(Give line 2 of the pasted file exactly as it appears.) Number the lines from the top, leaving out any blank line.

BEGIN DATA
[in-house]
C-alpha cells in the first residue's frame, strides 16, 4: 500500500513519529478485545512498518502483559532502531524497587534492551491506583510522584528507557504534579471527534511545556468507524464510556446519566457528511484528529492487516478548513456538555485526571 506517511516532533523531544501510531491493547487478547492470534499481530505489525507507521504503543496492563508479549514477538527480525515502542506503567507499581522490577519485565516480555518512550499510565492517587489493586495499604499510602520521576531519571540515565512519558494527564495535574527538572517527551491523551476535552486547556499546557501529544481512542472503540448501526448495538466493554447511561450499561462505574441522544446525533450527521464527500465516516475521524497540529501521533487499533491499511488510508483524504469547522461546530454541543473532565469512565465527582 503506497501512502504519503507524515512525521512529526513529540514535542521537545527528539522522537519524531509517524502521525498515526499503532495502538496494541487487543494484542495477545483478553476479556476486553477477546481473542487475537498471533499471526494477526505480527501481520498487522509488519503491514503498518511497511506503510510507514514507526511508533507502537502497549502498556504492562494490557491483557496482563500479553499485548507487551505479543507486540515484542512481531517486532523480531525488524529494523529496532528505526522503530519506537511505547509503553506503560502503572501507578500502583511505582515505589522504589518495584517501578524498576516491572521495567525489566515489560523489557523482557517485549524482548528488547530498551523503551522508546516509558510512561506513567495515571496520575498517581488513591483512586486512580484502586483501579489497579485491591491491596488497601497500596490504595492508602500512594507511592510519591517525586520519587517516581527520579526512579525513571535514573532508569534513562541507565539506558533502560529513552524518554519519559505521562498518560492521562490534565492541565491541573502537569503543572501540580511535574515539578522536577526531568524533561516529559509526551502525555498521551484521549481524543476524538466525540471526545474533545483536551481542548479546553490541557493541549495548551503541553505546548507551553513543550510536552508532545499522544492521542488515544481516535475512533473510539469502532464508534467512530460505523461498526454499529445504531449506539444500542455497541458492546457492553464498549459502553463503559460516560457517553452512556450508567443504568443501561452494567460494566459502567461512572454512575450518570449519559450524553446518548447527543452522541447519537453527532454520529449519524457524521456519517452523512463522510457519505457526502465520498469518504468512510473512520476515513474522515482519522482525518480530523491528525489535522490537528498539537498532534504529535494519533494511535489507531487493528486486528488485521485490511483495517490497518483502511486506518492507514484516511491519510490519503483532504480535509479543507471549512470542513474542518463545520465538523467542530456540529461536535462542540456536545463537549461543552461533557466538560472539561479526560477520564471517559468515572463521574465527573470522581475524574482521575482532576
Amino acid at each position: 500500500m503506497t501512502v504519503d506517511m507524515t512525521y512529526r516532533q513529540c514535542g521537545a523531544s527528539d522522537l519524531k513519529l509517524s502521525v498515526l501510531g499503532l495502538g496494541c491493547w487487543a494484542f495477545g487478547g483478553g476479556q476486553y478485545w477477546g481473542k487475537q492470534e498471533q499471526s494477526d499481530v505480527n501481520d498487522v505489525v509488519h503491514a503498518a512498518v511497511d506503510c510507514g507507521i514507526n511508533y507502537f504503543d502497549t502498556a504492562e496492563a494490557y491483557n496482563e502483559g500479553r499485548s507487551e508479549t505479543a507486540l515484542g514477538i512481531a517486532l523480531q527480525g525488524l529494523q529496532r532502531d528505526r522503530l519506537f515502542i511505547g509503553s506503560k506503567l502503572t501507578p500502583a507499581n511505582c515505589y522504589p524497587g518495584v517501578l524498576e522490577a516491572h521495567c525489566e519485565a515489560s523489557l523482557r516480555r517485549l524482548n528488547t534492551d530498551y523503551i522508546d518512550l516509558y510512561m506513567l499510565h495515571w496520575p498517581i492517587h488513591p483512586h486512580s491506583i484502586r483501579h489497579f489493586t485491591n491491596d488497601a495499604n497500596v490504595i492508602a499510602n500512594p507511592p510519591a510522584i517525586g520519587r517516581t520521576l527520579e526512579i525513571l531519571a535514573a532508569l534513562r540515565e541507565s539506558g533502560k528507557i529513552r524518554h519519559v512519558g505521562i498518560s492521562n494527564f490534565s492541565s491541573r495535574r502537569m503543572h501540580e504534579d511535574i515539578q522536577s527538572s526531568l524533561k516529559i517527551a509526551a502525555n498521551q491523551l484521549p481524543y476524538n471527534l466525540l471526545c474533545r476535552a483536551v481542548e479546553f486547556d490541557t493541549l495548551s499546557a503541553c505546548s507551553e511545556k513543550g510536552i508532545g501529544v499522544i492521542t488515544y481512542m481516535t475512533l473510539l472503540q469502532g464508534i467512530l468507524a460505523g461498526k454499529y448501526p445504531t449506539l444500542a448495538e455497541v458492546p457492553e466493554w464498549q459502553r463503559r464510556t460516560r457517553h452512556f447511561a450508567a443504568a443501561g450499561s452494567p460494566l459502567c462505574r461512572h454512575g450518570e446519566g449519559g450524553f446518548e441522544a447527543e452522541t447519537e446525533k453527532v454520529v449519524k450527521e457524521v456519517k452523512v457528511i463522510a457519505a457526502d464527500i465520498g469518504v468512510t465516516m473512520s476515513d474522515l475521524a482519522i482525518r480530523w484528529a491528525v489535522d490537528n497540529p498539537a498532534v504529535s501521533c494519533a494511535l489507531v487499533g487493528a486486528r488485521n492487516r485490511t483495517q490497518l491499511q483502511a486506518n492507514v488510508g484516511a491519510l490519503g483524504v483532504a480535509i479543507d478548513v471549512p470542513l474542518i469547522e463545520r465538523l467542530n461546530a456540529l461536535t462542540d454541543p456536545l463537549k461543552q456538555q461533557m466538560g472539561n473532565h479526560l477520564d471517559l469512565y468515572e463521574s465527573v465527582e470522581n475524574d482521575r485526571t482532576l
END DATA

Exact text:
C-alpha cells in the first residue's frame, strides 16, 4: 500500500513519529478485545512498518502483559532502531524497587534492551491506583510522584528507557504534579471527534511545556468507524464510556446519566457528511484528529492487516478548513456538555485526571 506517511516532533523531544501510531491493547487478547492470534499481530505489525507507521504503543496492563508479549514477538527480525515502542506503567507499581522490577519485565516480555518512550499510565492517587489493586495499604499510602520521576531519571540515565512519558494527564495535574527538572517527551491523551476535552486547556499546557501529544481512542472503540448501526448495538466493554447511561450499561462505574441522544446525533450527521464527500465516516475521524497540529501521533487499533491499511488510508483524504469547522461546530454541543473532565469512565465527582 503506497501512502504519503507524515512525521512529526513529540514535542521537545527528539522522537519524531509517524502521525498515526499503532495502538496494541487487543494484542495477545483478553476479556476486553477477546481473542487475537498471533499471526494477526505480527501481520498487522509488519503491514503498518511497511506503510510507514514507526511508533507502537502497549502498556504492562494490557491483557496482563500479553499485548507487551505479543507486540515484542512481531517486532523480531525488524529494523529496532528505526522503530519506537511505547509503553506503560502503572501507578500502583511505582515505589522504589518495584517501578524498576516491572521495567525489566515489560523489557523482557517485549524482548528488547530498551523503551522508546516509558510512561506513567495515571496520575498517581488513591483512586486512580484502586483501579489497579485491591491491596488497601497500596490504595492508602500512594507511592510519591517525586520519587517516581527520579526512579525513571535514573532508569534513562541507565539506558533502560529513552524518554519519559505521562498518560492521562490534565492541565491541573502537569503543572501540580511535574515539578522536577526531568524533561516529559509526551502525555498521551484521549481524543476524538466525540471526545474533545483536551481542548479546553490541557493541549495548551503541553505546548507551553513543550510536552508532545499522544492521542488515544481516535475512533473510539469502532464508534467512530460505523461498526454499529445504531449506539444500542455497541458492546457492553464498549459502553463503559460516560457517553452512556450508567443504568443501561452494567460494566459502567461512572454512575450518570449519559450524553446518548447527543452522541447519537453527532454520529449519524457524521456519517452523512463522510457519505457526502465520498469518504468512510473512520476515513474522515482519522482525518480530523491528525489535522490537528498539537498532534504529535494519533494511535489507531487493528486486528488485521485490511483495517490497518483502511486506518492507514484516511491519510490519503483532504480535509479543507471549512470542513474542518463545520465538523467542530456540529461536535462542540456536545463537549461543552461533557466538560472539561479526560477520564471517559468515572463521574465527573470522581475524574482521575482532576